If you’re new to the party, have a look at https://wiki.ubuntu.com/UbuntuGlobalJam for some reading.

Originally posted to the loco-contacts mailing list on Tue Aug 12 14:01:17 UTC 2014 by Daniel Holbach

Ubuntu Weekly Newsletter Issue 378

Welcome to the Ubuntu Weekly Newsletter. This is issue #378 for the week August 4 – 10, 2014, and the full version is available here.

In this issue we cover:

The issue of The Ubuntu Weekly Newsletter is brought to you by:

  • Elizabeth K. Joseph
  • Jose Antonio Rey
  • And many others

If you have a story idea for the Weekly Newsletter, join the Ubuntu News Team mailing list and submit it. Ideas can also be added to the wiki!

Except where otherwise noted, content in this issue is licensed under a Creative Commons Attribution 3.0 License BY SA Creative Commons License

Ubuntu 12.04.5 LTS released

The Ubuntu team is pleased to announce the release of Ubuntu 12.04.5 LTS (Long-Term Support) for its Desktop, Server, Cloud, and Core products, as well as other flavours of Ubuntu with long-term support.

As with 12.04.4, 12.04.5 contains an updated kernel and X stack for new installations on x86 architectures.

As usual, this point release includes many updates, and updated installation media has been provided so that fewer updates will need to be downloaded after installation. These include security updates and corrections for other high-impact bugs, with a focus on maintaining stability and compatibility with Ubuntu 12.04 LTS.

Kubuntu 12.04.5 LTS, Edubuntu 12.04.5 LTS, and Ubuntu Studio 12.04.5 LTS are also now available. For some of these, more details can be found in their announcements:

Kubuntu: http://www.kubuntu.org/news/kubuntu-12.04.5

Edubuntu: http://www.edubuntu.org/news/12.04.5-release

Ubuntu Studio:http://ubuntustudio.org/2014/08/ubuntu-studio-12-04-5-point-release

To get Ubuntu 12.04.5

In order to download Ubuntu 12.04.5, visit:

http://www.ubuntu.com/download

It may take a little while before the 12.04.5 images show up at the link above, if they aren’t there yet, you can also download them directly from the URL below or from a nearby mirror:

http://releases.ubuntu.com/12.04.5/

Users of Ubuntu 10.04 will be offered an automatic upgrade to 12.04.5 via Update Manager. For further information about upgrading, see:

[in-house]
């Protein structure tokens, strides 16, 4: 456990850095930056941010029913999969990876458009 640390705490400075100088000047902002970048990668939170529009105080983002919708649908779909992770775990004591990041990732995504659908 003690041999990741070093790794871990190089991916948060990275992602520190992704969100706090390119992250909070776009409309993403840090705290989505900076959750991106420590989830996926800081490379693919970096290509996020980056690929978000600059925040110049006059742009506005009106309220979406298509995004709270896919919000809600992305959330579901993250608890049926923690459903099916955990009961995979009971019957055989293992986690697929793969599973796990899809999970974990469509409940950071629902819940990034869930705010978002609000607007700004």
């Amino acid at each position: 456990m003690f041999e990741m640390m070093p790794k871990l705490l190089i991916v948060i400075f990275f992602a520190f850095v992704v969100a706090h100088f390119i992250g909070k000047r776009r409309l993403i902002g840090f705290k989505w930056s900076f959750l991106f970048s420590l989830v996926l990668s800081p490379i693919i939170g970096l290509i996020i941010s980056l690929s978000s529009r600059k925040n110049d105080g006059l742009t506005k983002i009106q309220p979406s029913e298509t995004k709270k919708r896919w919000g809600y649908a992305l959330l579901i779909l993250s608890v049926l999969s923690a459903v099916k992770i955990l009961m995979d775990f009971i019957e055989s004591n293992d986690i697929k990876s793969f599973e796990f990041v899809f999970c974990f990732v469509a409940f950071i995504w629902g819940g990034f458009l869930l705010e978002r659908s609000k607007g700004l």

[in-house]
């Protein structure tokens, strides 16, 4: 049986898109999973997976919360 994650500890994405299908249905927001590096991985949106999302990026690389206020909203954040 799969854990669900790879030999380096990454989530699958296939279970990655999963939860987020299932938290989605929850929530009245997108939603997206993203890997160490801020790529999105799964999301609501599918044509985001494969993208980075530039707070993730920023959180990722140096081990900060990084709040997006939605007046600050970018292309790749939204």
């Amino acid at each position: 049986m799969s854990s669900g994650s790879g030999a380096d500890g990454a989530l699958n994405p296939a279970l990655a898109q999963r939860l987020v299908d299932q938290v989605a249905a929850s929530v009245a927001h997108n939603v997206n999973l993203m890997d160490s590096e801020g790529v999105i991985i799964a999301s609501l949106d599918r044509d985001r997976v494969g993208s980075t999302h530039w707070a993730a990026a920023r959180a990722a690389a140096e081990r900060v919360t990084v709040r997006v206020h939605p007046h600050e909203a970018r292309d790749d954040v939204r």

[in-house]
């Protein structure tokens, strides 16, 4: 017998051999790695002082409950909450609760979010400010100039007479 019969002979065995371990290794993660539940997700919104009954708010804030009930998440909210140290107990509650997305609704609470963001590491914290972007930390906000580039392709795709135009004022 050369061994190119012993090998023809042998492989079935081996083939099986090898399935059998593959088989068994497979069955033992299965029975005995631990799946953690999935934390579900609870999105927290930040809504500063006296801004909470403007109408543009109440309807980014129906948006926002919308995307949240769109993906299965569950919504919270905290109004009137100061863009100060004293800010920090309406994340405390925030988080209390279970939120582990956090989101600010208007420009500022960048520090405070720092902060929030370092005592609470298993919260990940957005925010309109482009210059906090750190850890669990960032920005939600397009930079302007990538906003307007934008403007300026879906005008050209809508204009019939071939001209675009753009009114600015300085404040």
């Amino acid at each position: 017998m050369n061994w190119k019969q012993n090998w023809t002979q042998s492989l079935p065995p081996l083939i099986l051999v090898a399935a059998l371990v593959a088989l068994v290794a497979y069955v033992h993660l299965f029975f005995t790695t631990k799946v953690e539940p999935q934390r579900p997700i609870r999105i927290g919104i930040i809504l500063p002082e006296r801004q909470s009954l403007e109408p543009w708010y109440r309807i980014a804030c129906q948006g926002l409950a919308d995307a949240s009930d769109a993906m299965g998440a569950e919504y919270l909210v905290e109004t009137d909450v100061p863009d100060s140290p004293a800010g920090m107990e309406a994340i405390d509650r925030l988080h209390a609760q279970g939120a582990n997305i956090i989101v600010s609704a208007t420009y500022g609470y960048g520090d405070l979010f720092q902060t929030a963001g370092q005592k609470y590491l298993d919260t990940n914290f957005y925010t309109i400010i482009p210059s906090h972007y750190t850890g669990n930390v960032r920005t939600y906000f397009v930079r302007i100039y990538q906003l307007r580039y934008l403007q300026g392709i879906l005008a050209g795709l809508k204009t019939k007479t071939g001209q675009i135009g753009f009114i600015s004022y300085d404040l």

https://help.ubuntu.com/community/PreciseUpgrades

As always, upgrades to the latest version of Ubuntu are entirely free of charge.

We recommend that all users read the 12.04.5 release notes, which document caveats and workarounds for known issues, as well as more in-depth notes on the release itself. They are available at:

https://wiki.ubuntu.com/PrecisePangolin/ReleaseNotes

If you have a question, or if you think you may have found a bug but aren’t sure, you can try asking in any of the following places:

#ubuntu on irc.freenode.net

http://lists.ubuntu.com/mailman/listinfo/ubuntu-users

http://www.ubuntuforums.org

http://askubuntu.com

Help Shape Ubuntu

If you would like to help shape Ubuntu, take a look at the list of ways you can participate at:

http://www.ubuntu.com/community/get-involved

About Ubuntu

Ubuntu is a full-featured Linux distribution for desktops, laptops, clouds and servers, with a fast and easy installation and regular releases. A tightly-integrated selection of excellent applications is included, and an incredible variety of add-on software is just a few clicks away.

Professional services including support are available from Canonical and hundreds of other companies around the world. For more information about support, visit:

http://www.ubuntu.com/support

More Information

You can learn more about Ubuntu and about this release on our website listed below:

http://www.ubuntu.com/

To sign up for future Ubuntu announcements, please subscribe to Ubuntu’s very low volume announcement list at:

http://lists.ubuntu.com/mailman/listinfo/ubuntu-announce

Originally posted to the ubuntu-announce mailing list on Fri Aug 8 00:06:15 UTC 2014 by Stéphane Graber